Quiet as kept, the annual African American Day Parade takes place in Harlem every second Sunday in September attracting nearly a million people every year. From the fire, police, and correction departments to the veterans associations and grand lodges, from the Boys and Girls Scouts to the fraternities and sororities, the step and drill teams, the African American Day Parade brings together a wide array of groups that do not necessarily share the same beliefs but put aside their differences to come together as one.
The parade begins at 111 Street, just north of Central Park, and travels up Adam Clayton Powell Jr. Boulevard to 136 Street, marching through the heart of Harlem with pride and dignity. Since the turn of the twentieth century, Harlem has been the mecca for African American, Caribbean, and African peoples in search of a better life. Exemplified by the spirit of the Harlem Renaissance, the neighborhood has become world famous as the epicenter of African American culture and pride.
Founded in 1968, the parade was established as an independent organization and does not accept contributions but instead was developed with the concept of volunteerism as a means of bringing the community together to honor the contributions of the many groups that maintain the traditions set forth over a century ago. Continuing in the tradition of the legendary James Van Der Zee, Jamel Shabazz has made it his life’s mission to document the African-American experience of our age, and has dedicated over two decades to photographing the parade.
In the late 80s, Shabazz happened upon the parade by chance. At that time in New York’s history, the city was under siege with the twin plagues of crack and AIDS ravaging the African-American community. The parade stood in sharp contrast to the negative images being recycled by the mainstream media. Shabazz’s work has always stood as a counterpoint, and antidote if you will, to these negative portrayals. Without erasing the harsh realities of the day and age, Shabazz’s work offers a larger context by which to understand black America today.
He observes, “Since first becoming introduced to the work of James Van De Zee back in the early 80s, I realized then as a documentary photographer my higher calling, and that calling was to lend my vision to contribute to the preservation of African American history from my perspective. Being a member of that community I understood how important it was to use my camera to capture images that presented a fair and balance view of African Americans, told by one that fully understood the impact that negative stereotype created due to the oversaturation of images that reflected poverty, despair, and crime.”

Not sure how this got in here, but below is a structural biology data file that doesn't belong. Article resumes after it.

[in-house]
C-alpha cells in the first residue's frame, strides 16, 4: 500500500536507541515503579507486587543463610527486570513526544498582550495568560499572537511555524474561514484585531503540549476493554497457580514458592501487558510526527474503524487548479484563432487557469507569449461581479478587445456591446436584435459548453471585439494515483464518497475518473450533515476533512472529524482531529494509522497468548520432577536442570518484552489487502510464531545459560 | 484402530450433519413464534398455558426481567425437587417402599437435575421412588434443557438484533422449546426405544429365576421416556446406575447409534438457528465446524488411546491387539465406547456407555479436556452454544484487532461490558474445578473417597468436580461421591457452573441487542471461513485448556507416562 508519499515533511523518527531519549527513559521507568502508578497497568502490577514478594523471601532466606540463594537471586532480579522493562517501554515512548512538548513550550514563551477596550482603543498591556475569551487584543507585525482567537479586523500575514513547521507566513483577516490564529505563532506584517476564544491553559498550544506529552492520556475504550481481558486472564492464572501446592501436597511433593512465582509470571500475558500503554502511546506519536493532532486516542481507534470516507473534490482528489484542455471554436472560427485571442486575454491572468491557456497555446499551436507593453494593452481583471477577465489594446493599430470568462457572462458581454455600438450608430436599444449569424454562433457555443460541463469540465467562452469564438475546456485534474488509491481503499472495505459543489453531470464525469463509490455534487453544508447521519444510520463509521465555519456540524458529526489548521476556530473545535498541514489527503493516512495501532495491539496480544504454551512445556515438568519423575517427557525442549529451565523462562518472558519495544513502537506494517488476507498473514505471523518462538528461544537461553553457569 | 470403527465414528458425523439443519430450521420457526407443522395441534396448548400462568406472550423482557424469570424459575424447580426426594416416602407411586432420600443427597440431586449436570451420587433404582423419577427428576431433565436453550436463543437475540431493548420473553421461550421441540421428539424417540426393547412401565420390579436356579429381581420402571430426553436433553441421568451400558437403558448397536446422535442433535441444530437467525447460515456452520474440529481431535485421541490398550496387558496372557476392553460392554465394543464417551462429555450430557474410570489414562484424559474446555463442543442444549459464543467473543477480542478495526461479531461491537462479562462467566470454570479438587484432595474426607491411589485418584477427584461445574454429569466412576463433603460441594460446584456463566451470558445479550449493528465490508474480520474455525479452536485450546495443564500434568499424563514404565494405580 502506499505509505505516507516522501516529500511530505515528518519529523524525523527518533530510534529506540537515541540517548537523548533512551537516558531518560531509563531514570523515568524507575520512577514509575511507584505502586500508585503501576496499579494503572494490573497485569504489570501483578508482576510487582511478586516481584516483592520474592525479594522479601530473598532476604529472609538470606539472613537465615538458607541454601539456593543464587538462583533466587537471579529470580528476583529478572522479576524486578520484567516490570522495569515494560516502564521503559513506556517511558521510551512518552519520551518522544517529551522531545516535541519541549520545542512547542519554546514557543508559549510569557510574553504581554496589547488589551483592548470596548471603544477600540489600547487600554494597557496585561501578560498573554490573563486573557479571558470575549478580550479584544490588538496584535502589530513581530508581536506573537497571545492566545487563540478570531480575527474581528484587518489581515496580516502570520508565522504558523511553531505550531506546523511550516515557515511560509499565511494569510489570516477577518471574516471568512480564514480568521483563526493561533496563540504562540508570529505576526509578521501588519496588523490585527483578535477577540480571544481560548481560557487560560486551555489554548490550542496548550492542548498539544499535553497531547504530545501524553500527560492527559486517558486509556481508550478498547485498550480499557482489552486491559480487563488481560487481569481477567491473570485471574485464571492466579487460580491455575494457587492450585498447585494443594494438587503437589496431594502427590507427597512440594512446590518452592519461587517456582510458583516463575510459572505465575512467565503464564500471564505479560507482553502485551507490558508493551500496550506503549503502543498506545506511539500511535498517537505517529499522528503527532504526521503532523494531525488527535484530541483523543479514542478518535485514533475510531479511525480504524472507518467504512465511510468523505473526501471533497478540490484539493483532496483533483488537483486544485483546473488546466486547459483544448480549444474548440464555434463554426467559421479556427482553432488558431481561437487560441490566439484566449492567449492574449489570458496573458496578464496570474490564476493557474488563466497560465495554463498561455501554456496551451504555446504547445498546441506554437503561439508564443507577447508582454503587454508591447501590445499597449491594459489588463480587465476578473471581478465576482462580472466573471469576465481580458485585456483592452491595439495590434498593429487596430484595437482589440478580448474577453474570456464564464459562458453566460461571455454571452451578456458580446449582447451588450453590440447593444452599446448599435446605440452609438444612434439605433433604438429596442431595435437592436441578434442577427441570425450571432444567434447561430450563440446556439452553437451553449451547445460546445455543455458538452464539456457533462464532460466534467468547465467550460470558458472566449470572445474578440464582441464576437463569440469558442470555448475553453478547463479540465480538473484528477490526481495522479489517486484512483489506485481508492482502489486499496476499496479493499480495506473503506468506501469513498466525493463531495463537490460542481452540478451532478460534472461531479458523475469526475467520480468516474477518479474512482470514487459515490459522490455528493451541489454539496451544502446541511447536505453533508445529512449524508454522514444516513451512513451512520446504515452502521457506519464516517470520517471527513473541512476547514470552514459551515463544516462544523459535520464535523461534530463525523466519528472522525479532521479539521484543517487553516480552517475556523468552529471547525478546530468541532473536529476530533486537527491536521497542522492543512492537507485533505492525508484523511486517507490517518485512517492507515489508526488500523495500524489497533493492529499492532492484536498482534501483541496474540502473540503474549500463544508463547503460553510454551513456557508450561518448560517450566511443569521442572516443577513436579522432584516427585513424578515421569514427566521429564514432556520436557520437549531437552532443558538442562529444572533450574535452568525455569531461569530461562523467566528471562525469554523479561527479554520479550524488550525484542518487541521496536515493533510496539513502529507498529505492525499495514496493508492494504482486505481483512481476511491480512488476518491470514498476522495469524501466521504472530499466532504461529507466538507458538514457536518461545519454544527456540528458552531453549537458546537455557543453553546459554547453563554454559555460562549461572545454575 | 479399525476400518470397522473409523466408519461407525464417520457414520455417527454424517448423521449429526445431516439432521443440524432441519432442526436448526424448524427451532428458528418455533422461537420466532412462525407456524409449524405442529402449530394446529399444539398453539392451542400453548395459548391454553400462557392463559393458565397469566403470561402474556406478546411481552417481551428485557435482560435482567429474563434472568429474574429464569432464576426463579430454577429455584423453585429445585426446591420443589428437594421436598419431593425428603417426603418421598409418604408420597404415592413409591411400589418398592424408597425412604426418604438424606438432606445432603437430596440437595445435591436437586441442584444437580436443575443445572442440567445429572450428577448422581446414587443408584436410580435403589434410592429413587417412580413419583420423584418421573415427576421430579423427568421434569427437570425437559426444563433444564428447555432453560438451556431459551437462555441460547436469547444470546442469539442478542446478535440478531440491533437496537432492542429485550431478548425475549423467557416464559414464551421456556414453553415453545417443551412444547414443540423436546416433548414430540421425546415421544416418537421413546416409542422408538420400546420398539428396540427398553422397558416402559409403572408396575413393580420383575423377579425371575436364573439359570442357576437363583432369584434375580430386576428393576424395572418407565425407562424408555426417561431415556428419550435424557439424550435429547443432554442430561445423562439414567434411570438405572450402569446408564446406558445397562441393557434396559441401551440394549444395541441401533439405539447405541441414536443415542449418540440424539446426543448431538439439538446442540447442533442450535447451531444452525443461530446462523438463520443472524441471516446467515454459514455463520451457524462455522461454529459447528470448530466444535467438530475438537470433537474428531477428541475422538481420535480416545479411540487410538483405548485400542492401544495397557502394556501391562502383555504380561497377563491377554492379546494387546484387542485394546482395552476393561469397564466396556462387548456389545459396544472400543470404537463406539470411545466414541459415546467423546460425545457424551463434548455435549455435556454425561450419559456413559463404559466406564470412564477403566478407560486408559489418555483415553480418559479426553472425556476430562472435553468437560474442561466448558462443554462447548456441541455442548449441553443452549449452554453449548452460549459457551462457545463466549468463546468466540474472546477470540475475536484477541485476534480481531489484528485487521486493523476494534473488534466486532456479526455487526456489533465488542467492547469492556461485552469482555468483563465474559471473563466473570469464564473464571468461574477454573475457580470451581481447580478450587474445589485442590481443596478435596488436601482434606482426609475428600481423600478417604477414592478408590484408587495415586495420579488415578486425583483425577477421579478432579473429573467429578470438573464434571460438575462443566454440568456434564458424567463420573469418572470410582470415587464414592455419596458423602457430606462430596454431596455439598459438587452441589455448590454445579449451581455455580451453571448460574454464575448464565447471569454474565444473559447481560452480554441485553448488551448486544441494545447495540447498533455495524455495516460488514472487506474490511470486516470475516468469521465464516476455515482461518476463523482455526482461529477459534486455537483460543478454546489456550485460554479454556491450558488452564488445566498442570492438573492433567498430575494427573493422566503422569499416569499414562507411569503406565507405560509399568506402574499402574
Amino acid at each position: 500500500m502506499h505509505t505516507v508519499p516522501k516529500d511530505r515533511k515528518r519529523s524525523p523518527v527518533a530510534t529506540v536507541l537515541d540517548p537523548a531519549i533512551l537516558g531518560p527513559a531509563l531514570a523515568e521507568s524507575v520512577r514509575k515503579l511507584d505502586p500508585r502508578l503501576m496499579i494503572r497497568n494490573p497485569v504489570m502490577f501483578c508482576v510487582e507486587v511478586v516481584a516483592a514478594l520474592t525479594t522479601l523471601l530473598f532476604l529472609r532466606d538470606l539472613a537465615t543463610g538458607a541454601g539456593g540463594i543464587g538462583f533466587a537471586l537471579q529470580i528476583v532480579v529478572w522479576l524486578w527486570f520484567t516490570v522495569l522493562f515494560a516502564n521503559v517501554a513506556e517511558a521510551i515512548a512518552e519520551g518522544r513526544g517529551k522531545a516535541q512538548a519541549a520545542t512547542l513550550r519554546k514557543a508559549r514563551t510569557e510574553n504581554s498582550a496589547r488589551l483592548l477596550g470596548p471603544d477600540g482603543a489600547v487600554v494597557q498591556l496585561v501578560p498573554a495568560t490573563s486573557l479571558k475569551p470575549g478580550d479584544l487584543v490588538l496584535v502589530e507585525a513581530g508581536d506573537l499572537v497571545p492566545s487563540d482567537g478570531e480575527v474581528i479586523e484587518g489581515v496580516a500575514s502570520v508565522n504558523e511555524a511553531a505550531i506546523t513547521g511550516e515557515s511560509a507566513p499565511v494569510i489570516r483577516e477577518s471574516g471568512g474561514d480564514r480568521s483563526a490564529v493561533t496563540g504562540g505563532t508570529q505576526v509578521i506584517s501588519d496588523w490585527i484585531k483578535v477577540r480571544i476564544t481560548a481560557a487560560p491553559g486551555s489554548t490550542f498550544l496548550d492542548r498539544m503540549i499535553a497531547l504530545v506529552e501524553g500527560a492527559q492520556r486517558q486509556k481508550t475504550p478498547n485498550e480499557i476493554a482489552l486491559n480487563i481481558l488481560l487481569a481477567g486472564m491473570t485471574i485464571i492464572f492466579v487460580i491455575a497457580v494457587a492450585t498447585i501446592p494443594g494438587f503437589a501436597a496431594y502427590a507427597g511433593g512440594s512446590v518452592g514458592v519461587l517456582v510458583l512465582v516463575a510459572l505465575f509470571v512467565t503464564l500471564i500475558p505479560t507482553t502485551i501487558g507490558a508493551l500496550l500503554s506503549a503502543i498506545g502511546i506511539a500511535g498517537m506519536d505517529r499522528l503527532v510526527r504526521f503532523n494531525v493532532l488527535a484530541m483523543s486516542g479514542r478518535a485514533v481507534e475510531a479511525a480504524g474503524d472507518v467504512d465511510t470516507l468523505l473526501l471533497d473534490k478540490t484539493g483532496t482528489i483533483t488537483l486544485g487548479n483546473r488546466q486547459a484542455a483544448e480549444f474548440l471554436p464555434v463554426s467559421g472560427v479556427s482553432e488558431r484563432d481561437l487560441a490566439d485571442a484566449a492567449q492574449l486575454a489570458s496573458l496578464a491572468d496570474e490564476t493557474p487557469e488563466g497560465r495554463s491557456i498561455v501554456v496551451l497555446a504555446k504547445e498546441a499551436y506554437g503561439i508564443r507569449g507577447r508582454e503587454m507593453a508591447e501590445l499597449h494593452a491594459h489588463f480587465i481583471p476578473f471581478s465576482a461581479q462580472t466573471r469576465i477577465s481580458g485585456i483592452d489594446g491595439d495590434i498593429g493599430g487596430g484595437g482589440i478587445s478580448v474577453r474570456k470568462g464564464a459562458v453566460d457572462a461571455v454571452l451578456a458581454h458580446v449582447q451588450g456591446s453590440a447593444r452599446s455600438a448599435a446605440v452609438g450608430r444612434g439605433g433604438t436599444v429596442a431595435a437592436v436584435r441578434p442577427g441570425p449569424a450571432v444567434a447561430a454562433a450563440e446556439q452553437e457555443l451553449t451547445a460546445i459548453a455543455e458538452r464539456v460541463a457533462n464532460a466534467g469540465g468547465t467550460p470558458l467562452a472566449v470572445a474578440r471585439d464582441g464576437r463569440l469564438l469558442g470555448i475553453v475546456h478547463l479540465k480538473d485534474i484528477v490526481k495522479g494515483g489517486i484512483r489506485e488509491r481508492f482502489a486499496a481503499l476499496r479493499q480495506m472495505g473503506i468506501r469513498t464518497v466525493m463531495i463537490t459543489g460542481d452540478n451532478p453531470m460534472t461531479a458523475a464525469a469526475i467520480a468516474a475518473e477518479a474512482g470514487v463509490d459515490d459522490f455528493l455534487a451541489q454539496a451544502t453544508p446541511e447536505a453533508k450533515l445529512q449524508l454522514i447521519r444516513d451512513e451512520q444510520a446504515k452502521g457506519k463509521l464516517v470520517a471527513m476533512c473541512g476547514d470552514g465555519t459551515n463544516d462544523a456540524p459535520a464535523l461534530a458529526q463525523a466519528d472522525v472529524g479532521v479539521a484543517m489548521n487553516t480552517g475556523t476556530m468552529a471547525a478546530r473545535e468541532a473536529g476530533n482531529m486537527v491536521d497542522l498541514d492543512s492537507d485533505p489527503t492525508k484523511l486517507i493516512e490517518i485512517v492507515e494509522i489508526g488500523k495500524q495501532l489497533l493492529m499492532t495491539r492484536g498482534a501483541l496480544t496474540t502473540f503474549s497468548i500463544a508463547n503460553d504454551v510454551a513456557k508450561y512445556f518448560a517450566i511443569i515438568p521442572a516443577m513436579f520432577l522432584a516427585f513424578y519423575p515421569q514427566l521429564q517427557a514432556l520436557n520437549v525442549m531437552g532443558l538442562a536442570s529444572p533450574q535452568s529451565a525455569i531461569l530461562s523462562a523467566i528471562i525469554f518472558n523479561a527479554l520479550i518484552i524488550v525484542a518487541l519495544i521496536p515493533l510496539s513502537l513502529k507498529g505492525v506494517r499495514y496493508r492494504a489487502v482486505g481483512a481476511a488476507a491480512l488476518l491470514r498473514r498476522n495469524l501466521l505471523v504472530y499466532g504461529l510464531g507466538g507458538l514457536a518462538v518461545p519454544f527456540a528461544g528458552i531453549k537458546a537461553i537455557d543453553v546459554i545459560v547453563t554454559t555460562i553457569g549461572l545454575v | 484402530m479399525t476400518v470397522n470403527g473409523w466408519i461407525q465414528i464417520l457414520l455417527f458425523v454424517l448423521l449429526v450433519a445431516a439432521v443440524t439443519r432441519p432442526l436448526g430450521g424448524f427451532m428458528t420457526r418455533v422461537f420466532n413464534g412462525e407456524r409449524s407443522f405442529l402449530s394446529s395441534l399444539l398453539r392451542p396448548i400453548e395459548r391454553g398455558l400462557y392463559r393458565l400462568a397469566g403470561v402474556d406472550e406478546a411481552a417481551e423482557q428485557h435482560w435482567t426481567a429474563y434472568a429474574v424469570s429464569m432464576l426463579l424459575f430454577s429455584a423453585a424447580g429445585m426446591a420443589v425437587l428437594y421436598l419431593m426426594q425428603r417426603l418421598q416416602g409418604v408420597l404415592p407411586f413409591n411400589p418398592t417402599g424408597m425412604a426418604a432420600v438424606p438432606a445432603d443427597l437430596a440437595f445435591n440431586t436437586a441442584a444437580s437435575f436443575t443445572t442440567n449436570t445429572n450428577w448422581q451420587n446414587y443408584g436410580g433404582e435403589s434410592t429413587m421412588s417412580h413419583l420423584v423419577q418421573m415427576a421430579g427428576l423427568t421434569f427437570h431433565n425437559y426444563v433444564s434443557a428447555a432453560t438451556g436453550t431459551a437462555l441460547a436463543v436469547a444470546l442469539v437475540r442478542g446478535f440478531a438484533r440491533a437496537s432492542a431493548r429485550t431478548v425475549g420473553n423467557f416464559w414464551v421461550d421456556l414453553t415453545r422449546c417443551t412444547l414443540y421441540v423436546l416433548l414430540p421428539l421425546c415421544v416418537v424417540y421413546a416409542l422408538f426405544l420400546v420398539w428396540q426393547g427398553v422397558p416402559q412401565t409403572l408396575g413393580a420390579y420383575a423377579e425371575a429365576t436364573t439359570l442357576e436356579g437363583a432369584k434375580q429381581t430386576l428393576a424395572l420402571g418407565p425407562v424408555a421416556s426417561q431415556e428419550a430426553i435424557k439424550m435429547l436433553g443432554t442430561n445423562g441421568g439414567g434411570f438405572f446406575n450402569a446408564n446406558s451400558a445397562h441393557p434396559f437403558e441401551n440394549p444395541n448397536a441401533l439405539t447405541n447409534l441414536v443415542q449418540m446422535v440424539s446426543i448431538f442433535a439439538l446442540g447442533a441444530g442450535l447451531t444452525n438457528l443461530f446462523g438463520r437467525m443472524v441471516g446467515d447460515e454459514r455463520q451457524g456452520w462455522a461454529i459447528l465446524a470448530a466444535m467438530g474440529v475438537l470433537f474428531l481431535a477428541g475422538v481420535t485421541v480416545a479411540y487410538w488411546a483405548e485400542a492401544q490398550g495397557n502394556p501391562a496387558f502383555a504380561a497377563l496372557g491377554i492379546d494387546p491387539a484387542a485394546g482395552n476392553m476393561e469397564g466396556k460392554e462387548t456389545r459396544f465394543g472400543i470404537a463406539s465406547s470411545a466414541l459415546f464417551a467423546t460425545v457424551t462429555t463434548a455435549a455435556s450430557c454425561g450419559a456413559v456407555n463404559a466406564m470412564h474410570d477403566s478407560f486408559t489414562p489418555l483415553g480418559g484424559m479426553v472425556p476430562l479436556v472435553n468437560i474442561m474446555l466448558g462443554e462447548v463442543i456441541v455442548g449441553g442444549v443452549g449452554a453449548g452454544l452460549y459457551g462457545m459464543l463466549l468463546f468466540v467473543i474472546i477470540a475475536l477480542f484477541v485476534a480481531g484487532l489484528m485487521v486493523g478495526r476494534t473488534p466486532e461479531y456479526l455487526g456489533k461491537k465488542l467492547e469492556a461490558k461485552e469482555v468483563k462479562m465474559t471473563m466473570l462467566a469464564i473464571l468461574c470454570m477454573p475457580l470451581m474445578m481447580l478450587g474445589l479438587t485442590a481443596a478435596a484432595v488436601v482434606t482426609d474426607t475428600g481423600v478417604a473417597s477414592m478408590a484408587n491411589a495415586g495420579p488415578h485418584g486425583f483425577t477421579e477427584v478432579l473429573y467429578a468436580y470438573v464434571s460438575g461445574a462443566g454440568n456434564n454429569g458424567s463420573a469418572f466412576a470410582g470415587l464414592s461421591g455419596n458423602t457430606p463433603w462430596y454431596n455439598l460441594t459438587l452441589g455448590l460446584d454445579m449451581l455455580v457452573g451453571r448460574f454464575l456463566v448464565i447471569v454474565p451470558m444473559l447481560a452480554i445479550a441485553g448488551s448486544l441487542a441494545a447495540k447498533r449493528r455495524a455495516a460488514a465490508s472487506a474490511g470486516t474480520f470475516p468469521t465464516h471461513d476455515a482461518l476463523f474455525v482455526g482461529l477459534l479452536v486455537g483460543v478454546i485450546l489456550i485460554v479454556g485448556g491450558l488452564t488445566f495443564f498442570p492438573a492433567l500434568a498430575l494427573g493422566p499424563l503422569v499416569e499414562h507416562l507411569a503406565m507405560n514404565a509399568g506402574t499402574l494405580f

He continues, “I want my photographs to show a people who have endure years of struggle, who are still standing despite the constant obstacles that still exist in many of their daily lives. I want my images to the represent the invisible people who are not often seen by people outside of their communities as well as the world communities, they are the numerous civil servants that contribute to keeping New York City in full operation mode, then there are the dedicated father's, intact families, ambitious college students, and countless young people who have beat all odds, and have hopes and dreams to contribute to the larger society.”
As a military veteran and a retired city worker, Shabazz gravitates towards organizations and groups, understanding the dynamics of hierarchy as it asserts itself in large numbers. His ability to act as an independent gives him access to all groups, and it is here, at the African American Day Parade that we reap the reward for his love of the community, enjoying an irrepressible source of positive energies. Harlem is where it’s at, after all.
Shabazz observes, “Since the early 1900s, Harlem has been the Mecca for African Americans and Caribbeans seeking a better life, from W.E.B. DU Bois, Marcus Garvey, Nina Simone, Harry Belafonte, and Langston Hughes. The Harlem Renaissance was a cultural movement that inspired creativity and pride. For African Americans throughout America, Harlem still serves as a tourist destination for those seeking to embrace a very rich and important history. For the thousands of entertainers that participate in the African American Day Parade, they are well aware that they have to face a Harlem audience, so they dedicated months of rigorous preparation to provide a stellar and memorable performance. These well organized drum lines comes from all over the city, and even as far as Baltimore, Maryland and other east coast cities just to share their incredible talent, for many these performers are the main attraction.”
It is this attraction that pulls hundreds of thousands to perform and attend every year, and it is through the lens of Jamel Shabazz that we may enjoy this moment. As we gaze upon the faces of those who we honor, the everyday people of the world in which we live, we do well to remember that we know just our little corner of the Universe. It is the photographs of Shabazz that bring us face to face with those we might not otherwise know, though they may pass us by as we come and go.